All You Want To Know About Satellite TV

Published: 30th April 2009
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Satellite TV is the new wave of television. It refers to broadcasting via communications satellites - very different from traditional "terrestrial television" and even from "cable television". Satellite TV offers a wider range of services and channels, not to mention subscription-only channels.

History of Satellite TV

Telstar satellite was the first to successfully relay satellite television signal in 1962, from Europe over North America in 1962. Only one year later, Syncom 2 - a geosynchronous communication satellite - made its way to the world. In 1965, Early Bird was launched - it was the first commercial satellite to make it to synchronous orbit. Two years later, the Soviet Union formed Orbita which works by using the elliptical Molniya satellites to redeliver and rebroadcast television signals to downlink stations (ground-based).

In North America, Canada was first to carry geostationary Anik 1 (in 1972). Ekran - the first Russian "geostationary satellite" - carried Direct-To-Home TV in 1976.

Satellite TV standards

There are thee broadcast standards used to distribute analog TV via satellite: PAL, NTSC, and SECAM. How does it work? The frequency modulated analog signal is altered from FM to baseband, which comprises the audio subcarrier and video signal.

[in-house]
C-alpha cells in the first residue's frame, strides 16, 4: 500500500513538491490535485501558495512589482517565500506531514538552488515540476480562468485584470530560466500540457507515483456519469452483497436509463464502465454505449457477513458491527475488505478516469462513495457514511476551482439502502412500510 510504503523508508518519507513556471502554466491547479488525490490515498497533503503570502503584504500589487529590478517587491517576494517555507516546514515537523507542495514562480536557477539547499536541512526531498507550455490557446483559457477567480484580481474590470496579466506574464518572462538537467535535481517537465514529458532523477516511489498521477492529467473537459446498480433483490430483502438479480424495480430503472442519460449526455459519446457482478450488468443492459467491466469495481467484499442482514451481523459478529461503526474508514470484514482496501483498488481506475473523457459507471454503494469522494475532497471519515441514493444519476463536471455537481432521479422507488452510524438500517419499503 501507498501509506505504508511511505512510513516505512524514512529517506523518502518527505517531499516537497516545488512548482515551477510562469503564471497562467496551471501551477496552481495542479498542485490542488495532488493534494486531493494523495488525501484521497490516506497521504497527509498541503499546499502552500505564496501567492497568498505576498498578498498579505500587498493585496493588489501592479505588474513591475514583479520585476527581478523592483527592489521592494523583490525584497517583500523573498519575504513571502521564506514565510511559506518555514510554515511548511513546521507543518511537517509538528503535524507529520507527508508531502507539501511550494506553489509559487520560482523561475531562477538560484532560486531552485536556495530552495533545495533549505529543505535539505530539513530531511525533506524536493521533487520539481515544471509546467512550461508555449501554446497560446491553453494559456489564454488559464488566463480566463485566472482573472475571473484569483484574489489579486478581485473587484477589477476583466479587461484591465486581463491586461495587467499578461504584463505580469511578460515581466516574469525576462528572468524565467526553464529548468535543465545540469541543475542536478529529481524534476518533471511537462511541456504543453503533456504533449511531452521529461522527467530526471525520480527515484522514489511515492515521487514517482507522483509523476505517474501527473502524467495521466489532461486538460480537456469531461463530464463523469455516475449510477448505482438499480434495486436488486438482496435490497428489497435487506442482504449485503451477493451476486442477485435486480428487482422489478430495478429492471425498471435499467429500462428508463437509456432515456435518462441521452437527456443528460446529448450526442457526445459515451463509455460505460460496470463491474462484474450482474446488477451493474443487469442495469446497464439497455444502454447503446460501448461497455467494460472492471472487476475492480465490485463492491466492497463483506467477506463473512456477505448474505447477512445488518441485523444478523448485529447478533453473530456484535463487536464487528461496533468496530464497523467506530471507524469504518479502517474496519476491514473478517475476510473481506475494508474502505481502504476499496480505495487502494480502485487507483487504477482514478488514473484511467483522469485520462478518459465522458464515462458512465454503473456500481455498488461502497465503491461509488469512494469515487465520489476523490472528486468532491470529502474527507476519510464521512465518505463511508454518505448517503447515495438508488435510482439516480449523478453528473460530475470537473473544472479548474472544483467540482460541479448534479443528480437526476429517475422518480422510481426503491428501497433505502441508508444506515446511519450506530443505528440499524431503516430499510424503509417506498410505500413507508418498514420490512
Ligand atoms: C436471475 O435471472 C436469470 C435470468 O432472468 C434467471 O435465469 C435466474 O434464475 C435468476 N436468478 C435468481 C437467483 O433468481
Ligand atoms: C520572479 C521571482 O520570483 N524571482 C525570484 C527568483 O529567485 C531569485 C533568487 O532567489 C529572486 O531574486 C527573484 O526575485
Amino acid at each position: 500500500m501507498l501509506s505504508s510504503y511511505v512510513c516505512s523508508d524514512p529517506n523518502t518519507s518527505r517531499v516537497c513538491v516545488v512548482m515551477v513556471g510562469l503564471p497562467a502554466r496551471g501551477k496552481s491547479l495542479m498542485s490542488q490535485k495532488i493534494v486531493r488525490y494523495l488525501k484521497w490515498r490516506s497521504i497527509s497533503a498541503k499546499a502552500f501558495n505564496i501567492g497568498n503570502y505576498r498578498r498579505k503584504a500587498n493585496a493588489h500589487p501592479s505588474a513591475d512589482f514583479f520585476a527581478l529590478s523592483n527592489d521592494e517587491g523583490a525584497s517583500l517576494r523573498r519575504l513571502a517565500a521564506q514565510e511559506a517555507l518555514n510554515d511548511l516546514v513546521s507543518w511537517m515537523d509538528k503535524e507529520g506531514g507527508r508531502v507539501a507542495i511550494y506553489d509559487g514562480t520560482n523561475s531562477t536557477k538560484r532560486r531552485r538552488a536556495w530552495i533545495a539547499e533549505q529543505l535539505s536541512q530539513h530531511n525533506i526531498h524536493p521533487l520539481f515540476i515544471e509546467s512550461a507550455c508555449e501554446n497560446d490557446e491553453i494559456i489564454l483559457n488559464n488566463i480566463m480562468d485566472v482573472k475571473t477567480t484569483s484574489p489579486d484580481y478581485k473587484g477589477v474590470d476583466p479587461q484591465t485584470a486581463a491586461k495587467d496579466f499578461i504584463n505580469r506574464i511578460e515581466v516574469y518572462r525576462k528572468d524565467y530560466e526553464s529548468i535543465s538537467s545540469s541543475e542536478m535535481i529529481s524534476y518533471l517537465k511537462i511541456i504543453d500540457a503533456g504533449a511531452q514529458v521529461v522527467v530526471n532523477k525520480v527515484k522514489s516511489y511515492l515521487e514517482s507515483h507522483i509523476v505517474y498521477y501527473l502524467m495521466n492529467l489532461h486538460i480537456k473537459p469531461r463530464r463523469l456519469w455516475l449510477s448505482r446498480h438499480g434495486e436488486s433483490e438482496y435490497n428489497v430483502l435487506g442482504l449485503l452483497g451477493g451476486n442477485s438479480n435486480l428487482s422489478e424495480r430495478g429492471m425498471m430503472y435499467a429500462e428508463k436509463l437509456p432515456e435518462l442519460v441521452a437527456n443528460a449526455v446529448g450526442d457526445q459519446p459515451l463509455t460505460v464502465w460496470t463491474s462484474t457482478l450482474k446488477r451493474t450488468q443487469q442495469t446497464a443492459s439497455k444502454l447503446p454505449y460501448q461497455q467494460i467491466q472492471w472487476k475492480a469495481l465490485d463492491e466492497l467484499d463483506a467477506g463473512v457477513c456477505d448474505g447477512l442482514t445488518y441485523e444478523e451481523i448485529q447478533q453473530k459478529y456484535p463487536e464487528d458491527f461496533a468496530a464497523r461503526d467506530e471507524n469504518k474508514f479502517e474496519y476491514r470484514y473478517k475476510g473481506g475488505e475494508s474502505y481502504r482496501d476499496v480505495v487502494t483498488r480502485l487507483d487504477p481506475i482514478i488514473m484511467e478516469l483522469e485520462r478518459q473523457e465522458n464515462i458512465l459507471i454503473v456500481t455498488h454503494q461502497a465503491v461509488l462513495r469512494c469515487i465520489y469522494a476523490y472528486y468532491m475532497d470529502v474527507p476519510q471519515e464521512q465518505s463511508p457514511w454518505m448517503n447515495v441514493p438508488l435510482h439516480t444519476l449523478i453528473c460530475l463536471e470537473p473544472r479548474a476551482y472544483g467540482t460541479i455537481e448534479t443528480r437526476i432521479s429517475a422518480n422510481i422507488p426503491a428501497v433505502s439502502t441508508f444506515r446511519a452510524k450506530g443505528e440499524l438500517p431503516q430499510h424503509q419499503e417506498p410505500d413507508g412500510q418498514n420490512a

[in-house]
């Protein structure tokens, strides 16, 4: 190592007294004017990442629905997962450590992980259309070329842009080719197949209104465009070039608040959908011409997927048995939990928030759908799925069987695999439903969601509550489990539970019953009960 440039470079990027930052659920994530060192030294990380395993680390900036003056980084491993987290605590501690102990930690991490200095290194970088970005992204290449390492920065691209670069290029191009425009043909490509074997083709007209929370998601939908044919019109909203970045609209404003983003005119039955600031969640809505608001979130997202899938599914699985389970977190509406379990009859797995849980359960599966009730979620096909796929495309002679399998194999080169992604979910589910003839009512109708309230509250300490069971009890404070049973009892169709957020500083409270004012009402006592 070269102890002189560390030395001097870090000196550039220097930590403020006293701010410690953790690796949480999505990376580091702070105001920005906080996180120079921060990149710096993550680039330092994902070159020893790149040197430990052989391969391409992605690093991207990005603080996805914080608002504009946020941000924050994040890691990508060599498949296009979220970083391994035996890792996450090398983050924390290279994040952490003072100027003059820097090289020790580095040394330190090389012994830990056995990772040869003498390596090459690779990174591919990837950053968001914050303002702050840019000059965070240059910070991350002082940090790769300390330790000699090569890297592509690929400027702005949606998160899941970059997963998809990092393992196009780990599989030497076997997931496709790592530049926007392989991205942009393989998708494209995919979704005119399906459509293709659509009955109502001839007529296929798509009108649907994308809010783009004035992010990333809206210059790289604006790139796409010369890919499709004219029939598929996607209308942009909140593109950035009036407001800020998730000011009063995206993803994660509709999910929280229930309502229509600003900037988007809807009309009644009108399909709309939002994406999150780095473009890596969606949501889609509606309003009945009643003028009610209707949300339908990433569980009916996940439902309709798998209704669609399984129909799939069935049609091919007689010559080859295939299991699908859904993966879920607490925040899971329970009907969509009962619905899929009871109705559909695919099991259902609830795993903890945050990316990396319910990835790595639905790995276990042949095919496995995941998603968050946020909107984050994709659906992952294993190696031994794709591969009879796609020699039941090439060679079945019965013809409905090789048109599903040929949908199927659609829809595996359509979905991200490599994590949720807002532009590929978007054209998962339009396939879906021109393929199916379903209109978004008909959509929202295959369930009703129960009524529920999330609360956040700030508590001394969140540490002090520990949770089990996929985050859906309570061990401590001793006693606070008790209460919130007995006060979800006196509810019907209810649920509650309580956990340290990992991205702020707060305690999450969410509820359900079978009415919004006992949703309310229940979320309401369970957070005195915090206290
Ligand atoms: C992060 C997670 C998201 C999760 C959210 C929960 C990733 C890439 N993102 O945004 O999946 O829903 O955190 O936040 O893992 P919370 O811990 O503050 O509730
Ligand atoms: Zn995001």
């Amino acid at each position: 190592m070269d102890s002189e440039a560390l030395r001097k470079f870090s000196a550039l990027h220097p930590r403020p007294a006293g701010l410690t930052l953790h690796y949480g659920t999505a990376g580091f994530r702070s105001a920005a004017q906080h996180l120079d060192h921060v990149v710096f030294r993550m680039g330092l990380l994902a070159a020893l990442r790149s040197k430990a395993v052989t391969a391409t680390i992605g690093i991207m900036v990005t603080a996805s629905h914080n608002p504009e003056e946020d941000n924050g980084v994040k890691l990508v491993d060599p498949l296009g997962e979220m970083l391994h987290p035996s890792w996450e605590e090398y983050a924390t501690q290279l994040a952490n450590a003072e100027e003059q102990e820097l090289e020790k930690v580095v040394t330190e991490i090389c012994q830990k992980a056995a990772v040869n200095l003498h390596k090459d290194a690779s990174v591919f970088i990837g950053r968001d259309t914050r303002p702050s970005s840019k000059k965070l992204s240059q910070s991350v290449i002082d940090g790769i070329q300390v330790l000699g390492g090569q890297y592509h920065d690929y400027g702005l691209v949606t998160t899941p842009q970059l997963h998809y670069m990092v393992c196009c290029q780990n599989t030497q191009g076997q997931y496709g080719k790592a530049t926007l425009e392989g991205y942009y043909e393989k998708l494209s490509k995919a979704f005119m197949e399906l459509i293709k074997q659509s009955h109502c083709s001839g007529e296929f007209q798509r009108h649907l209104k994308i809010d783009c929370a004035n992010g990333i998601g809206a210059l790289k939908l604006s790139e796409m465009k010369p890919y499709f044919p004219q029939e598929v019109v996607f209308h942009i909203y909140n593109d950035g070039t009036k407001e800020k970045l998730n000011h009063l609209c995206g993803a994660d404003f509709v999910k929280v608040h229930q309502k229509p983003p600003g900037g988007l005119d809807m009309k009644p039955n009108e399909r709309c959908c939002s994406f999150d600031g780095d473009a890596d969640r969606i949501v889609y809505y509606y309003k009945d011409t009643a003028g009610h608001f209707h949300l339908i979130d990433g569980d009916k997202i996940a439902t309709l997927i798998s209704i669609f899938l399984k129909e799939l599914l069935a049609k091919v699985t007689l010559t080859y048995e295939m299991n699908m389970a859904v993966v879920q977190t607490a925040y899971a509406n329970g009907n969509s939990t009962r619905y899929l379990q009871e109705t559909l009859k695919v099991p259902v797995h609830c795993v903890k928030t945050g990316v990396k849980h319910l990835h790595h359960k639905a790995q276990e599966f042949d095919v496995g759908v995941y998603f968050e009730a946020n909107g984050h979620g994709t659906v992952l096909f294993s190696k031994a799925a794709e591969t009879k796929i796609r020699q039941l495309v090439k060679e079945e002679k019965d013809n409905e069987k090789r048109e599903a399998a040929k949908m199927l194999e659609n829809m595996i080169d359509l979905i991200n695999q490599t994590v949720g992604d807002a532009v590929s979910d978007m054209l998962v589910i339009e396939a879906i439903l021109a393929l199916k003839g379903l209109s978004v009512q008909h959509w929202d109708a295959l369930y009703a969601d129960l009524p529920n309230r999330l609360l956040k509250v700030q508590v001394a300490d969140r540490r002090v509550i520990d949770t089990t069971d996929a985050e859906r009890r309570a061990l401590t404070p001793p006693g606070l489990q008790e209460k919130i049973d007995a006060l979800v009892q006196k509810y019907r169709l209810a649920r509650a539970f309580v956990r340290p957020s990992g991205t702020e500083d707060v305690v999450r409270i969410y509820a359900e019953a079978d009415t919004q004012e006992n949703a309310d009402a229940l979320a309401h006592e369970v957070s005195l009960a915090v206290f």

Digitized television signal is usually QPSK. As a gerenal trend, digital TV (which includes those which are transmitted via satellite) are based on MPEG and DVB-S (both open standards).

Scrambling and access encryption (conditional) methods include Conax, BISS, Digicipher, Nagravision, Irdeto, Viaccess, PowerVu, VideoGuard, and Videocipher.

Satellite TV usage categories

Satellite TV usage comes in three main types: direct reception by the viewer, reception via local TV affiliates, and headends reception (then locally distributed using terrestrial cables). The first type includes DBS (which stands for direct broadcast satellite) and TVRO (short for television receive only). TVRO and DBS are used in homes and hotels.

Advantages of satellite TV

Satellite TV has many advantages, the biggest being all-digital programming - great for people who are sick of analog television and want the best clarity and resolution. Satellite TV uses Ku band signals plus the best digital equipment - a huge leap from the C-band analog cables (already outdated).

Satellite TV also guarantees braod coverage and stronger reception. If you do not have access to cable or if you live in far, rural areas, then this kind of TV is for you. Satellite TV likewise offers more options in terms of subscription - you can actually choose from among many different retailer companies (never get stuck with the only cable provider in your area). If you want the most varied programming options, then this is for you.
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